Shaped by the Word —Proverbs 4:20-27
When I hear the directive to watch over my heart with all diligence, I immediately think of Jesus as the Lord over the whys of what I do. It is in our hearts where our whys form and direct our lives. Why we think what we think shapes what we choose to do, and what we choose to do determines the courses of our lives. The reasons of our hearts are the springs we’re commanded to steward. In a kingdom in which the primary law is love—for beings that will stand before God—these whys are enormous. David, the psalmist-king knew this:
O Lord, you examine me and know. You know when I sit down and when I get up; even from far away you understand my motives (i.e. my whys).
I think the author of Hebrews knew this as well when he said, “No creature is hidden from God, but everything is naked and exposed to the eyes of him to whom we must render an account (NET).” The NASB translates this same phrase as “with Him whom we have to do,” immediately before which comes:
The word of God is living and active and sharper than any two-edged sword, and piercing as far as the division of soul and spirit, of both joints and marrow, and able to judge the thoughts and intentions of the heart.
We enter this world bent on getting from it what we want when we want it. When we’re not doing that (which is practically never), we’re protecting ourselves from getting hurt. This is problematic. We cannot love well with such whys operating as the thoughts and intentions of our hearts. Someone may be thinking: “Wait a minute, now. I play the piano at my church,” or, “I am an elder,” or, “I am a this or I am a that.” When we give an account of our lives to God one day, are these the things we really want to tell Him? I don’t think so.
For this reason, God tells us the whys of our hearts are crucial: everything, all of life, depends on what flows from this spring. The Word and the Spirit ask, “Why do you play the piano at your church? What motivates you to be an usher? A Sunday school teacher or a missionary?”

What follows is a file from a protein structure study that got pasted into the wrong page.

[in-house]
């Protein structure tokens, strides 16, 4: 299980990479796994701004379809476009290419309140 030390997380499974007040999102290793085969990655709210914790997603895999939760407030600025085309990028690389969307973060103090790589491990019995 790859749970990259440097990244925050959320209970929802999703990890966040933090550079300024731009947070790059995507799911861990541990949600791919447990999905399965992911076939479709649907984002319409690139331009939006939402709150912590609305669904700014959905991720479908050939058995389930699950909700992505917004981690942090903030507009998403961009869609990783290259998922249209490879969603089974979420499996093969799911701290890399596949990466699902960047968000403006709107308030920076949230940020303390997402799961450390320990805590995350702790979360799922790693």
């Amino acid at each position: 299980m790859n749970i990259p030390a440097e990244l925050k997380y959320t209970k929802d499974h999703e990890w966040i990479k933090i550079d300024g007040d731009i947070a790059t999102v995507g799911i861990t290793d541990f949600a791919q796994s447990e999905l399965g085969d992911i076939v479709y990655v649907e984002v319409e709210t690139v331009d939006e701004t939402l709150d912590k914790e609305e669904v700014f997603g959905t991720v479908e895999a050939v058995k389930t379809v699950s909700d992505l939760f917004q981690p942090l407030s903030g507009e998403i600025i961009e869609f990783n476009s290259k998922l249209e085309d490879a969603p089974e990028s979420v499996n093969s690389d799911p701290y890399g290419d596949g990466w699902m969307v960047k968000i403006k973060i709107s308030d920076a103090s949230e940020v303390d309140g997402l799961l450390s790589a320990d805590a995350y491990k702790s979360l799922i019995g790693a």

Our motives are varied, but here are some probable ones: there’s no one else to do it; I like doing it; I have been doing it so long, it’s just my habit now; it’s my duty; it’s my gift; I have been called to this ministry. These motives may be authentic and valid. Or, they may simply be what we tell ourselves, like froth on the crest of waves. God (who prefers compassion above sacrifice) plunges deep and discovers even the most profound springs of our desires and actions.
What if our good deeds are inauthentic? What if they gratify only our selfish desires? What if our deeds flow from springs contaminated by our wounded hearts?
An incredible number of people are burning out in their God-serving—going through the motions, flowing from bitter springs. Is it because our selfish and wounded hearts are incapable of going the distance? Is it the Lord mercifully intervening? I’m willing to bet—on both questions—yes. The Word exposes the hurtful ways of our hearts (born of flesh), which harm us now and will cost us later.
If you feel threatened or offended by this post, count it all joy. Consider the possibility that your flesh is reacting to the sword of the Spirit that is coming threateningly close to your heart, or that your Lord has identified something you have mistakenly claimed as your own. Consider that this disruption might be the beginnings of a work of grace within your heart. Wounded hearts are notorious for being insecure and defensive. Insecure, fleshly hearts are ingenious at carving out territory, claiming turn and titles for themselves: I am over the Sound Booth; that was my idea; I am Pastor. Again, “I am this and I am that.” If we found our identity and self worth on a title or an activity, our springs are deeply bitter and our actions are harmful. God has something so much higher—a promised land of abundant life. If we will let Him work in the deeper places of our hearts, He can take us there. It is what we were created for. This is God’s why, and it must become ours as well. It is our inheritance and our destiny.
While we defend our turf and keep a safe distances from others and God (guarding our wounded hearts), we inevitably traffic in religion—harmful compensation to hearts not settled in Christ. When we stand before Him, Jesus wants us all to be able to say, “Lord, You alone were my satisfaction, my sufficiency, the source of my joy and my strength. The only reason I am here is because You first loved me. Because of Your relentless pursuit of me, my love has been growing. Your presence in my heart has allowed me to serve you more and more out of love. Thank You Thank You for delivering me from the tyranny of the unseen whys of my heart and the subtle hell of religion into which it led.
Father, make religion an enemy You place beneath Your feet. Continue to pursue and slay every last remnant of this foe, even where he has so cleverly hidden himself in the thoughts and intentions of our hearts. Set us free into Your very own liberty and joy. For our heart-pleasure and Your name’s sake. Amen.